On Sunday, I spent the afternoon at a gorgeous family Christening for my niece, who wore the most exquisite traditional handmade Christening gown I’ve ever seen. My sister-in-law’s Mum had made it from scratch and it had panels of white embroidery mixed with lace panels. Definitely an outfit to keep and treasure and pass on down the family – sadly, I didn’t think it was my place to take any photos to put on this blog, so you’ll just have to take my word for it on how beautiful it was!

LPD (Little Pickle’s Dad) and I have already discussed whether or not we’d want to get Pickle christened in the future, and we both instinctively knew the answer: no.

Church blue sky clouds

That’s not because we don’t value tradition or the symbolism of a Christening, but more because we DO value it. Although neither of us are religious, we have a great respect for those who are, and so for us, going through with a religious ceremony when neither of us belong to that faith seems a bit pointless. I grew up in a very Christian household and attended church every week for most of my childhood. I completely understand how important a Christening service is for those that believe, and I don’t want to make a mockery of that by just going through the motions for the sake of… what? A few presents and a memorable day?

I’d perhaps be tempted if I thought having Pickle christened would mean a lot to his/her Grandparents, but I’m fairly certain neither set of Grandparents would feel particularly strongly either way. LPD’s Mum might bat an eyelid or two from a ‘tradition’ viewpoint, but not because she has strong faith values. She just likes things done in the ‘proper’ way. It took her a LONG time to get her head around our fairly un-conventional wedding day plans! But I’m sure she’ll respect our decision.

Christening font water

We both have such a great respect for those of faith, which is why we feel the symbolism wouldn’t be the same for us.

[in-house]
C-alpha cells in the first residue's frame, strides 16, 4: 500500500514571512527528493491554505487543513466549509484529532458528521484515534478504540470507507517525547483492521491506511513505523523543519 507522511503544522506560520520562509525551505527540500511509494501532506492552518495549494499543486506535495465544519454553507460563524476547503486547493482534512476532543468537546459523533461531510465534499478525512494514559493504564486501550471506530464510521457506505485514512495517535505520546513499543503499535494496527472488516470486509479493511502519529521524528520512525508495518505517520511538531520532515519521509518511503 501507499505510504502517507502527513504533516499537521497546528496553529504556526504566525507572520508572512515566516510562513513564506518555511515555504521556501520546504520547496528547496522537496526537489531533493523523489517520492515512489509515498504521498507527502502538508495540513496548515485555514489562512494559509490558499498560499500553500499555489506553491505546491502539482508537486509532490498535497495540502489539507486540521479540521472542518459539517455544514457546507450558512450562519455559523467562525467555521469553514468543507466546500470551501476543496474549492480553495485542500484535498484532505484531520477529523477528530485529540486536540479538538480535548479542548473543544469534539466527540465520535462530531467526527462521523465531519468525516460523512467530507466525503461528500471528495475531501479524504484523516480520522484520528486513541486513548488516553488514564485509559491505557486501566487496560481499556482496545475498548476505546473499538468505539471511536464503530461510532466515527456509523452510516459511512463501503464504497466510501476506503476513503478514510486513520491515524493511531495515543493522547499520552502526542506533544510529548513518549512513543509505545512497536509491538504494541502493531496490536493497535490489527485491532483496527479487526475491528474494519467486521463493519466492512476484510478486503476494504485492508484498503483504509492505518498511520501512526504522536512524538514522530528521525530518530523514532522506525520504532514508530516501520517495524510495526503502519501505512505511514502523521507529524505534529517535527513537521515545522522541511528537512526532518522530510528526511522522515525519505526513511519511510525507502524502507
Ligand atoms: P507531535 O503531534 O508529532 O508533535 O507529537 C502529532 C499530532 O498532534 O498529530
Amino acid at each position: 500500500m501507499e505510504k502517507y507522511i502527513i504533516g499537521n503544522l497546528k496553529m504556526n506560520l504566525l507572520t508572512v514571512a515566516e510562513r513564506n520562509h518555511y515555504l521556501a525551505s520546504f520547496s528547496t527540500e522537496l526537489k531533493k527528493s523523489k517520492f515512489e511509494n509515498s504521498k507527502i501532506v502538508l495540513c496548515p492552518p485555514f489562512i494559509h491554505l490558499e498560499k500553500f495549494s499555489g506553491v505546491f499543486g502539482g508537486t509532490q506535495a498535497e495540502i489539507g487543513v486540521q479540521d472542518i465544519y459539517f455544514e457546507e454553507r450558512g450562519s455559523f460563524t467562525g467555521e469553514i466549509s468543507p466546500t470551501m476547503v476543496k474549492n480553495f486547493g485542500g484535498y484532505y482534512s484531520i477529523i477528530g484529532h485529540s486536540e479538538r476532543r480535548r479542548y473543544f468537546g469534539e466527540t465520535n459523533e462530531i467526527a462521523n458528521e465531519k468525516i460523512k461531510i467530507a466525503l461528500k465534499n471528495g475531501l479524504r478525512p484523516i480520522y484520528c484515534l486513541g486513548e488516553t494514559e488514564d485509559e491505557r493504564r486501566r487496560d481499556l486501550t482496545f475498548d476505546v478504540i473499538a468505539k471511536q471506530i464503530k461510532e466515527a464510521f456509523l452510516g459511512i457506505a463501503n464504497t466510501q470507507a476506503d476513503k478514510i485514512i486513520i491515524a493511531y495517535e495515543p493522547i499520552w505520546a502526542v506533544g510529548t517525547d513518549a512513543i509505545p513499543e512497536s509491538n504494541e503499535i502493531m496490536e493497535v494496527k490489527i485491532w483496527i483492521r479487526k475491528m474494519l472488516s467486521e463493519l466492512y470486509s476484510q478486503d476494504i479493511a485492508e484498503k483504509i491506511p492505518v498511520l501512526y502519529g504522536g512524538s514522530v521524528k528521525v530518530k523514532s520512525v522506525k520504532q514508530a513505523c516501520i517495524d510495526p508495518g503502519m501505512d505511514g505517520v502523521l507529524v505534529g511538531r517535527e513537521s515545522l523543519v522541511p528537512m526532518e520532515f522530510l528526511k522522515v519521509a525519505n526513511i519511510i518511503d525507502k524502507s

It’s not my intention to offend anyone who chooses a Christening for their child for non-religious reasons. I can certainly see the appeal of a family gathering to celebrate the safe arrival of your child – if anything, it’s a good excuse for those who perhaps live far away to travel and see the baby. Especially if there’s a yummy cake as a further incentive!  I’m not trying to appear morally superior or judgemental, because how can you be when it’s such an individual choice? I’m just saying that it’s not our choice.

I’ve been thinking that I would like to do some kind of welcome. But an event that is personal to us, and has the same kind of resonance and importance to us as a family as Christening would have to a family of faith. And it hit me – the Clent hills. Rather than a ceremony, I’d like to make an ‘event’ of Pickle’s first walk up the Clent hills, a place that is such a part of our family’s traditions. It’s where my parents got engaged. It’s where we’ve been going for big family walks every Boxing Day for generations. I have family members whose ashes have been scattered there. We’d been for a walk up Clent the day LPD and I got engaged. It holds so many special memories for me, and I’d like to create more.

Clent hills family walk

One of our many family walks up Clent – here my little foster sister holds hands with my Dad and I.

So no, we won’t be holding a Christening for Pickle. But we will be going on a big family walk at some point. And I absolutely can’t wait.